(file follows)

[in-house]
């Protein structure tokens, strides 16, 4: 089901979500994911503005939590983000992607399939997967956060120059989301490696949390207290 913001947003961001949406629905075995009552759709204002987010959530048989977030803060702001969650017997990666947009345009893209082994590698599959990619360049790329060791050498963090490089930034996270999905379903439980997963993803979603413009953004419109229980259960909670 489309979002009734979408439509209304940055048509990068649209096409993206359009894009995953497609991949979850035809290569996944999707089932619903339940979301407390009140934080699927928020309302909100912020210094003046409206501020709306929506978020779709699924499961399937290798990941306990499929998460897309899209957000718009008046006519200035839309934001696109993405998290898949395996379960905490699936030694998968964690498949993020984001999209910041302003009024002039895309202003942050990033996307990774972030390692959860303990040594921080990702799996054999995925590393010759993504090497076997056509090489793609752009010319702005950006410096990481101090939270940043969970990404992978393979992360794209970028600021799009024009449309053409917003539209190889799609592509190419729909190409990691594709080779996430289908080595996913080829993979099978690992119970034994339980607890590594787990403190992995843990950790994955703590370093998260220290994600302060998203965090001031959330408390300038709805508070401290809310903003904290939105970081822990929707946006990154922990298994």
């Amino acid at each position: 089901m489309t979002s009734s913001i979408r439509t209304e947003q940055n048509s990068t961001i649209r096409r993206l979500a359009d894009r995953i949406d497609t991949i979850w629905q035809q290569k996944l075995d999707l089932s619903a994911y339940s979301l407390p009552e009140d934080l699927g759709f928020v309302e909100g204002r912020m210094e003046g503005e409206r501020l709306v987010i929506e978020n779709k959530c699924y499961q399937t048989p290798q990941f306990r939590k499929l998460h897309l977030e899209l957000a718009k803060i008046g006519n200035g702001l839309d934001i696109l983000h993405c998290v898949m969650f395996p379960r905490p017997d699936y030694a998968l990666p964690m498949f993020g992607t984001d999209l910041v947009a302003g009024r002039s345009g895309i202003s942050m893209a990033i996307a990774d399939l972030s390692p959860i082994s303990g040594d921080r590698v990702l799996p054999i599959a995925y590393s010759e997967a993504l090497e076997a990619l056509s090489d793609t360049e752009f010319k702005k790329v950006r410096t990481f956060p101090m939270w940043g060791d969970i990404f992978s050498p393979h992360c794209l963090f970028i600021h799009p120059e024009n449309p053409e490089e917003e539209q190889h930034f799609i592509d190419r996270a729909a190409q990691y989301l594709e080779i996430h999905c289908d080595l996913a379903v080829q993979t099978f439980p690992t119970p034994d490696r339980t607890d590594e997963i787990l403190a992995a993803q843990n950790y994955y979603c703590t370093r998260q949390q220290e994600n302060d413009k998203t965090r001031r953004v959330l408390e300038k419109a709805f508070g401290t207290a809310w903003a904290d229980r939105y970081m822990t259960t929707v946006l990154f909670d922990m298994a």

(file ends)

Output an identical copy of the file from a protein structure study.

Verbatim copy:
[in-house]
């Protein structure tokens, strides 16, 4: 089901979500994911503005939590983000992607399939997967956060120059989301490696949390207290 913001947003961001949406629905075995009552759709204002987010959530048989977030803060702001969650017997990666947009345009893209082994590698599959990619360049790329060791050498963090490089930034996270999905379903439980997963993803979603413009953004419109229980259960909670 489309979002009734979408439509209304940055048509990068649209096409993206359009894009995953497609991949979850035809290569996944999707089932619903339940979301407390009140934080699927928020309302909100912020210094003046409206501020709306929506978020779709699924499961399937290798990941306990499929998460897309899209957000718009008046006519200035839309934001696109993405998290898949395996379960905490699936030694998968964690498949993020984001999209910041302003009024002039895309202003942050990033996307990774972030390692959860303990040594921080990702799996054999995925590393010759993504090497076997056509090489793609752009010319702005950006410096990481101090939270940043969970990404992978393979992360794209970028600021799009024009449309053409917003539209190889799609592509190419729909190409990691594709080779996430289908080595996913080829993979099978690992119970034994339980607890590594787990403190992995843990950790994955703590370093998260220290994600302060998203965090001031959330408390300038709805508070401290809310903003904290939105970081822990929707946006990154922990298994």
């Amino acid at each position: 089901m489309t979002s009734s913001i979408r439509t209304e947003q940055n048509s990068t961001i649209r096409r993206l979500a359009d894009r995953i949406d497609t991949i979850w629905q035809q290569k996944l075995d999707l089932s619903a994911y339940s979301l407390p009552e009140d934080l699927g759709f928020v309302e909100g204002r912020m210094e003046g503005e409206r501020l709306v987010i929506e978020n779709k959530c699924y499961q399937t048989p290798q990941f306990r939590k499929l998460h897309l977030e899209l957000a718009k803060i008046g006519n200035g702001l839309d934001i696109l983000h993405c998290v898949m969650f395996p379960r905490p017997d699936y030694a998968l990666p964690m498949f993020g992607t984001d999209l910041v947009a302003g009024r002039s345009g895309i202003s942050m893209a990033i996307a990774d399939l972030s390692p959860i082994s303990g040594d921080r590698v990702l799996p054999i599959a995925y590393s010759e997967a993504l090497e076997a990619l056509s090489d793609t360049e752009f010319k702005k790329v950006r410096t990481f956060p101090m939270w940043g060791d969970i990404f992978s050498p393979h992360c794209l963090f970028i600021h799009p120059e024009n449309p053409e490089e917003e539209q190889h930034f799609i592509d190419r996270a729909a190409q990691y989301l594709e080779i996430h999905c289908d080595l996913a379903v080829q993979t099978f439980p690992t119970p034994d490696r339980t607890d590594e997963i787990l403190a992995a993803q843990n950790y994955y979603c703590t370093r998260q949390q220290e994600n302060d413009k998203t965090r001031r953004v959330l408390e300038k419109a709805f508070g401290t207290a809310w903003a904290d229980r939105y970081m822990t259960t929707v946006l990154f909670d922990m298994a």